Player You Need to Watch This Weekend
Julius Peppers, defensive end, Chicago (number 90). So Aaron Rodgers is coming back Sunday, in the NFC North championship game at Soldier Field. And just who is going to be there to stop him from putting up 30 points or so, even as rusty as he certainly will be? That is the question the Bears better be ready to answer. Get this: According to Pro Football Focus, the Bears’ top five outside rushers (in terms of number of snaps played) have combined for 41 sacks and quarterback hits in 2,710 combined defensive snaps. Meanwhile, St. Louis defensive end Robert Quinn has 38 sacks and hits in 798 defensive plays. So the Bears, in three-and-a-half times the snaps of Quinn, has essentially the same amount of disruption to the quarterback as the lone Ram. That’s depressing for Bears fans—and we’ll let Peppers represent the five-man group of defensive ends and outside ‘backers.
Sound Bite of the Week
“We’re down to our fifth running back, our third tight end. So yes, I’m worried about it.”
—Interim Houston coach Wade Phillips on Thursday, asked if he was worried about the depth on his roster entering the final game of the season Sunday at Tennessee. Someone named Jonathan Grimes will start at running back for the Texans. He is one of three former practice-squad running backs who will make up the depth chart at the position for Houston on Sunday.
Ten Things I’ll Be Watching For This Weekend
1. Aaron Rodgers returneth. Will he see ghosts? Hear footsteps? Be over-protective of his left collarbone? I doubt it—all of it. But the Bears’ best shot in the NFC North title game Sunday at Soldier Field will be to rattle Rodgers around early. Which leads me to …
2. Mel Tucker’s plan. You saw the ugly stats up above. Shea McClellin, Julius Peppers, James Anderson, Corey Wootton and Lance Briggs can’t get much pressure on the quarterback: combined, just 2.8 sacks plus quarterback hits per game between the five men. Tucker, the defensive coordinator, might have a future NFL head-coaching interview riding on what he can whip up to harass Rodgers.
3. The AFC’s sixth seed. I told you the other day how five teams could tie at 8-8 for the sixth seed—Pittsburgh, San Diego, Baltimore, the Jets and Miami. Wouldn’t that be fun? Not for anyone but the Steelers, who would complete the incredible comeback from 2-6 to the playoffs in those circumstances.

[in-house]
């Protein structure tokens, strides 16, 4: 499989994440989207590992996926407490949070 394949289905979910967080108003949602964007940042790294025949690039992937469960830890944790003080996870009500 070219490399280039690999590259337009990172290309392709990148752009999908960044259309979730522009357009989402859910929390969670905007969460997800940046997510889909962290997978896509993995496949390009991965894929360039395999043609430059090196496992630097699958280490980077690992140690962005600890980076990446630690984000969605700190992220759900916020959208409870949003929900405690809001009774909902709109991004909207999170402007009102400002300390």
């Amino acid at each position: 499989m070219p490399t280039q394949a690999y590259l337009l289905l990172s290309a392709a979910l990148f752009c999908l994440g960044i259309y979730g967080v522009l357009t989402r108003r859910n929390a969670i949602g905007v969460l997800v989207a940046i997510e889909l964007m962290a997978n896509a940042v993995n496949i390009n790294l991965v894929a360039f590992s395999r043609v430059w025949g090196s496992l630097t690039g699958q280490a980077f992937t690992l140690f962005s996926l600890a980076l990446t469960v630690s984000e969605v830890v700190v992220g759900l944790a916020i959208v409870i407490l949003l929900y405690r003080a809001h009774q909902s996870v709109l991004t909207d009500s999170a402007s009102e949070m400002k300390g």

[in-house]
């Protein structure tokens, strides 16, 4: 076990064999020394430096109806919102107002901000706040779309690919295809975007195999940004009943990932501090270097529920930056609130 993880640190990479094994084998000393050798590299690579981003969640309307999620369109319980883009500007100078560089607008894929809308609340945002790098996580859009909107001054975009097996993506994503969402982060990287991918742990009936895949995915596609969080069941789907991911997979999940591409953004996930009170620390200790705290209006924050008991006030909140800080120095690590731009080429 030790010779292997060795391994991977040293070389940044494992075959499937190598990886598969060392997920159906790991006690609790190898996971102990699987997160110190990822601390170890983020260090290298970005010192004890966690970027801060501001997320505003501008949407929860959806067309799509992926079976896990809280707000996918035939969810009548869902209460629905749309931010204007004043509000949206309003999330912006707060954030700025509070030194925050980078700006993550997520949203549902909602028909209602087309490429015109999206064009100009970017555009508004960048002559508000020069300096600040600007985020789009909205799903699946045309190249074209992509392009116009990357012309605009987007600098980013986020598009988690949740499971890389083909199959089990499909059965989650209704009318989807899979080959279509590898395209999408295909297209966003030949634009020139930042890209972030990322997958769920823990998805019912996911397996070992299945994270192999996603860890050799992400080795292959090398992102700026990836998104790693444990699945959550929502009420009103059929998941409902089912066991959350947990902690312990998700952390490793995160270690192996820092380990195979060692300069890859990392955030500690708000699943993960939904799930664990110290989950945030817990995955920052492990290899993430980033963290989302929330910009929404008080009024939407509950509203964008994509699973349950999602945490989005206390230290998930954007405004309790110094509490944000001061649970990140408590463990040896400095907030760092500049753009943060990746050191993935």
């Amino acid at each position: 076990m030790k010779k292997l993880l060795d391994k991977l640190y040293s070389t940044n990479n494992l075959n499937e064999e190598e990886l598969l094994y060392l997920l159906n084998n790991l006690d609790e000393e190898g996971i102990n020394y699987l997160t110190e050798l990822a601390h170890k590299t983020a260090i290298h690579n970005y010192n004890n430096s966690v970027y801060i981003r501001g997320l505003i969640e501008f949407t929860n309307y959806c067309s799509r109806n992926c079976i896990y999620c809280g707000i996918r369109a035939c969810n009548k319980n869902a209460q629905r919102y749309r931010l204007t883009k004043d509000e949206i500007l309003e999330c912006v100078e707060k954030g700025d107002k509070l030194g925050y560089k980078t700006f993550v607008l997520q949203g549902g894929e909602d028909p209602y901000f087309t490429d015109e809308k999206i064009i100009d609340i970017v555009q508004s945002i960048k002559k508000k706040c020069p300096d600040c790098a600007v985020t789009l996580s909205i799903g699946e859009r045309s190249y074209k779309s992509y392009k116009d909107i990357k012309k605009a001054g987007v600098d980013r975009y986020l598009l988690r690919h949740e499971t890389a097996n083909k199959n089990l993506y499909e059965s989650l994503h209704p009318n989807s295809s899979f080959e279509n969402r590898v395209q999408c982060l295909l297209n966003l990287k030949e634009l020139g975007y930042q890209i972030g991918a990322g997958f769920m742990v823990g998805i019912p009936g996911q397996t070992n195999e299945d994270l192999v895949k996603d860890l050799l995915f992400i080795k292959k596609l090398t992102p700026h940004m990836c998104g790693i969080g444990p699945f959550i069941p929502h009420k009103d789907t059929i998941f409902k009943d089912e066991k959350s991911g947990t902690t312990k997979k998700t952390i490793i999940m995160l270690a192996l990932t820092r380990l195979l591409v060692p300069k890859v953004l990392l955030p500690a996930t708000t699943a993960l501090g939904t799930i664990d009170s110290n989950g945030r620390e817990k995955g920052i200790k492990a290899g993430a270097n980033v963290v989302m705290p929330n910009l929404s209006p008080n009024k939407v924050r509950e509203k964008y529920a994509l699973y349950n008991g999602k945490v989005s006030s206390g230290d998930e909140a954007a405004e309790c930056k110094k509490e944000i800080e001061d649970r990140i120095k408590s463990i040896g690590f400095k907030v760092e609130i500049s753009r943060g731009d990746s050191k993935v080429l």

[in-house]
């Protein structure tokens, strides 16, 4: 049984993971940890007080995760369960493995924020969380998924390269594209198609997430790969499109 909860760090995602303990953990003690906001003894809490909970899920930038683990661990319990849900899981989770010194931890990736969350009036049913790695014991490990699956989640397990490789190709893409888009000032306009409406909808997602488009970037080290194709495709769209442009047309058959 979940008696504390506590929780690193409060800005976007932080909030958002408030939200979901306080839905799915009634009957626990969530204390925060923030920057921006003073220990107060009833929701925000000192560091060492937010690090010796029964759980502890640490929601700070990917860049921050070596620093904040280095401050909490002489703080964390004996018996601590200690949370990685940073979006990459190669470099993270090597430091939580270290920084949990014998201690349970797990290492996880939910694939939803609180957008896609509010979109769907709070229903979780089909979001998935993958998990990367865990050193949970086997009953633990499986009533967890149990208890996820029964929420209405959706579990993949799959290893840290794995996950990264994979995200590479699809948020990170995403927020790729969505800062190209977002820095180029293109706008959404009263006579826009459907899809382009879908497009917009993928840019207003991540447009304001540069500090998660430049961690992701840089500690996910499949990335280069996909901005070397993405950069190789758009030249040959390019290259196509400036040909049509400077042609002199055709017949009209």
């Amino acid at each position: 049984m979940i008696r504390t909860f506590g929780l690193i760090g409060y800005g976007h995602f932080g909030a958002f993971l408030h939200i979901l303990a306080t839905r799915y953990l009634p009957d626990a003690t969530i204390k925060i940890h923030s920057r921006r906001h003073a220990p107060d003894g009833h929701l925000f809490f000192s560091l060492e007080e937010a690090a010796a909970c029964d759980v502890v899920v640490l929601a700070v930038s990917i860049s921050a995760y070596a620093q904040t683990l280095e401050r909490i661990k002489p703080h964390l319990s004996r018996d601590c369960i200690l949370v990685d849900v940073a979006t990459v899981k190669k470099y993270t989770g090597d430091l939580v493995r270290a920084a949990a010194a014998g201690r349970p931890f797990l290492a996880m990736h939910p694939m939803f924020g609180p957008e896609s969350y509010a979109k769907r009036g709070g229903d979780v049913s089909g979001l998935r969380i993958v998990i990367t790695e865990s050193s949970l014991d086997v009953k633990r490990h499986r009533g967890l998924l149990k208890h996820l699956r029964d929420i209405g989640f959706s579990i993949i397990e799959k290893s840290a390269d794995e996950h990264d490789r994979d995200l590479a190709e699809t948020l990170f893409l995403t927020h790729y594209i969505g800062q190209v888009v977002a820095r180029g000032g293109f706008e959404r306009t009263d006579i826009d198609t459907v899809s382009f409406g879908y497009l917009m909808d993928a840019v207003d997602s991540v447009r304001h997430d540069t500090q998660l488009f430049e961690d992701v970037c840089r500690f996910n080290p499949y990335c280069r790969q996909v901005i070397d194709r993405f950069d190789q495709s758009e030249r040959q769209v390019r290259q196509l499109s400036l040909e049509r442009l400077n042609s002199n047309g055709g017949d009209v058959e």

4. The NFC South title. If Carolina wins at pesky Atlanta, the Panthers win the division and finish the season 11-1 in their last 12. And the Saints would have to win four games away from Dome Sweet Dome to win the second Super Bowl of the Payton Era.
5. Elite 18. Eighteen teams enter Sunday mathematically alive for the playoffs. That’s a lot.
6. The most offensive season ever. And I mean that in a good way. The 1948 season saw the highest average scoring in a season to this point: 46.48 points per game. This year, teams are scoring 0.7 points more—47.18 per game, combined, on average.
7. The Record Book Eraser. Peyton Manning has thrown for more than 266 yards in a game 14 out of 15 times this season. If he does it Sunday at Oakland, he’ll break Drew Brees’ record for passing yards in a season. Here’s some nice symmetry: If he throws four touchdown passes and throws for 344 yards Sunday, he’ll finish the season with 55 touchdowns and 5,555 yards.
8. Tony Gonzalez: The end. Imagine playing 17 years, getting beat up by linebackers and safeties when he doesn’t see the punishment coming half the time, playing until you’re 37, and knowing you could come back next year at 38 and catch 80 or 90 balls. Gonzalez the athlete and ballplayer is tremendous. Gonzalez the physical freak and workout wonder might be even better.
9. London Fletcher: The end. He might have eclipsed Sam Mills as the best small linebacker of the past quarter-century. He plays his 246th and final game Sunday at the Giants, leaving the game as one of the best leaders and most consistent play-makers of this century. Fletcher played four season for St. Louis, five for Buffalo and seven for Washington. This week’s sign of the silliness of Pro Bowl voting: Fletcher didn’t make one until he was 34. A shame.
10. Rex’s final audition. Jets at Miami Sunday. If Ryan gets this team to 8-8, he shouldn’t accept a contract extension. President Obama should hire him to run Healthcare.gov. The country needs a miracle worker.